Did a 7-year old girl accidentally drown or was it an unthinkable murder committed by her own mother? The guilt and innocence of Amanda Lewis is weighed as Aphrodite delves into this heartwrenching ...
The heartbreaking, mystifying and unbelievable stories of loved ones who have disappeared and the families that never give up hope. Some stories remain unresolved; some reveal tragic ... See full summary »
Christopher Crutchfield Walker,
Unsolved crimes locked away in dusty file cabinets. Time is an ineffectual balm. Painful memories are left to a victim's loved ones. What happens when a killer gets away with murder? Thanks... See full summary »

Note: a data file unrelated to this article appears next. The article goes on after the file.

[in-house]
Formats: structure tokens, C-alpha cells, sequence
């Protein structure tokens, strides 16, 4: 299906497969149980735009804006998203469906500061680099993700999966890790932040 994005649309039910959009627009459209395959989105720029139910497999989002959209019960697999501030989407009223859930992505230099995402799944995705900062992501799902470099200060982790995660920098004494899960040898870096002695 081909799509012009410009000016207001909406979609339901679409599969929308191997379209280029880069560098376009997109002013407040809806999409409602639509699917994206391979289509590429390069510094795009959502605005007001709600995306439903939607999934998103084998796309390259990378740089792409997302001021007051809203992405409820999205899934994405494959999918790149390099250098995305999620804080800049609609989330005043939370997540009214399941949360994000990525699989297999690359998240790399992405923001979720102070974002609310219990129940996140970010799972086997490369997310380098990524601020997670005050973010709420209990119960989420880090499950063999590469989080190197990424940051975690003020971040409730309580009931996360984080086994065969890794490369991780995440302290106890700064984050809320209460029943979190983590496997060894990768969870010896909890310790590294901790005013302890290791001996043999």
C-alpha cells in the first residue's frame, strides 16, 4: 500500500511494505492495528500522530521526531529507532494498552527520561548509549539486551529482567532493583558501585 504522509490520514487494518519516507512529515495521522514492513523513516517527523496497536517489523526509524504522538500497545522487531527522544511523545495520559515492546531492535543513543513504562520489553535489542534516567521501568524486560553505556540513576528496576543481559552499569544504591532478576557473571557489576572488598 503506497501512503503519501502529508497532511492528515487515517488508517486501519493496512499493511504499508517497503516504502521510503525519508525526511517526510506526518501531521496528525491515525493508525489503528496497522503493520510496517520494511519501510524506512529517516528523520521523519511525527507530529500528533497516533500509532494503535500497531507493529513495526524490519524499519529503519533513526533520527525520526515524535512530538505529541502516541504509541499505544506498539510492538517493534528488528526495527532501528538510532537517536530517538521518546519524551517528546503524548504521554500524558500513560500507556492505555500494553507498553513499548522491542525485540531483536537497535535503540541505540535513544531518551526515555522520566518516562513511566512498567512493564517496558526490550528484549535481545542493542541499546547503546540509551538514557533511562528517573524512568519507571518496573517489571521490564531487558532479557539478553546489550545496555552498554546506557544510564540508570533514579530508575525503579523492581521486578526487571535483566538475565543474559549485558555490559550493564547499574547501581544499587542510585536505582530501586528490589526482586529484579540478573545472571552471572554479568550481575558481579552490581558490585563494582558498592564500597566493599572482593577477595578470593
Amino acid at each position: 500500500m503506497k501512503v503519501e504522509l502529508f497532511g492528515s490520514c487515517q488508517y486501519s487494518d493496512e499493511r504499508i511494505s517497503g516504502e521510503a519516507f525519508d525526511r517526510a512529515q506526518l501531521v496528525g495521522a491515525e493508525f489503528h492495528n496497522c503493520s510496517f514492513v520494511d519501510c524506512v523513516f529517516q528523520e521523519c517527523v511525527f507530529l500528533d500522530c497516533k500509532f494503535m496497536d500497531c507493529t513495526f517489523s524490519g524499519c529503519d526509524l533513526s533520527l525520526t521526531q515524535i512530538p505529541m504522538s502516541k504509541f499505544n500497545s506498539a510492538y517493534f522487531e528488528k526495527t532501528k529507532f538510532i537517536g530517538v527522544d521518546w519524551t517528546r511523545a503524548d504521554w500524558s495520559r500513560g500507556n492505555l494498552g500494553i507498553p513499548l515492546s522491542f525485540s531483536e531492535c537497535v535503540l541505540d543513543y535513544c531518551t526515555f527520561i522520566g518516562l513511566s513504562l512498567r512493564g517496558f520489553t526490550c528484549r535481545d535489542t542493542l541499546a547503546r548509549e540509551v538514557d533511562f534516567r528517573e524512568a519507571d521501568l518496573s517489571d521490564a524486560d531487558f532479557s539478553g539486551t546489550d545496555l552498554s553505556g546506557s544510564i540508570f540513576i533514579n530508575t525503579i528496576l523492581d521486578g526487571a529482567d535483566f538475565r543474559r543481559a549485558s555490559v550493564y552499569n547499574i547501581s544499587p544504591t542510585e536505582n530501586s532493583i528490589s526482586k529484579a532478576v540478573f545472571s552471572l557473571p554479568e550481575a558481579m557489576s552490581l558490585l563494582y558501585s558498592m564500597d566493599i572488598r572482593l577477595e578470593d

This show features some of the more interesting stores from the annals of true crime, however would be a lot more interesting if Aphrodite Jones did not insert herself as much into the stories. Her expressions are overly exaggerated and her insights are do not contribute any particular light on the cases. One particularly cringe-worthy episode is the story she did on Steve McNair -- we are treated to yet another conspiracy theory challenging the official story (of course anytime a famous person dies there must be a conspiracy). We have the former detective musing as to why McNair's mistress and his killer would be strapped for money because McNair was worth upwards of 25 million. Surely it must occur to anyone that possibly McNair was not sharing most of that money with his mistress (probably because that would cause his wife to suspect what was going on)? I suppose the show was conceived to sell her as this prolific true crime writer as much as the stories. In my opinion, however, people are more attracted to the stories than the writers in this genre. In conclusion, I suggest less of Ms. Jones' eye-rolls and faux surprise and more just straight reporting.
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